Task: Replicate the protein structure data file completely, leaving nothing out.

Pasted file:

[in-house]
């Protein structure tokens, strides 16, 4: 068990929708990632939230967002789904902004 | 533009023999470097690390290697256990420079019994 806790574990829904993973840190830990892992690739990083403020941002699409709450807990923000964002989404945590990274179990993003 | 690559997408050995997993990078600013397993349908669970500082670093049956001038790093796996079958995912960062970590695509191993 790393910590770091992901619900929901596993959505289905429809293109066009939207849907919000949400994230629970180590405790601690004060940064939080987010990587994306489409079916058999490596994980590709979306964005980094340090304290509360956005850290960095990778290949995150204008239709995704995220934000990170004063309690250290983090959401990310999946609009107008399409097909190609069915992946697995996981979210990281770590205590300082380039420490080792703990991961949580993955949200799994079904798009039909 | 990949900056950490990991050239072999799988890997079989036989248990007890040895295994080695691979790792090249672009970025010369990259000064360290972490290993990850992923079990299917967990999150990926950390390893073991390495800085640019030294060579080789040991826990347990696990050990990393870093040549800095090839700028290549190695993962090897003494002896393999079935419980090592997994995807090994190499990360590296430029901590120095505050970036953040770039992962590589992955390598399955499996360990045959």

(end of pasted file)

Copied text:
[in-house]
């Protein structure tokens, strides 16, 4: 068990929708990632939230967002789904902004 | 533009023999470097690390290697256990420079019994 806790574990829904993973840190830990892992690739990083403020941002699409709450807990923000964002989404945590990274179990993003 | 690559997408050995997993990078600013397993349908669970500082670093049956001038790093796996079958995912960062970590695509191993 790393910590770091992901619900929901596993959505289905429809293109066009939207849907919000949400994230629970180590405790601690004060940064939080987010990587994306489409079916058999490596994980590709979306964005980094340090304290509360956005850290960095990778290949995150204008239709995704995220934000990170004063309690250290983090959401990310999946609009107008399409097909190609069915992946697995996981979210990281770590205590300082380039420490080792703990991961949580993955949200799994079904798009039909 | 990949900056950490990991050239072999799988890997079989036989248990007890040895295994080695691979790792090249672009970025010369990259000064360290972490290993990850992923079990299917967990999150990926950390390893073991390495800085640019030294060579080789040991826990347990696990050990990393870093040549800095090839700028290549190695993962090897003494002896393999079935419980090592997994995807090994190499990360590296430029901590120095505050970036953040770039992962590589992955390598399955499996360990045959």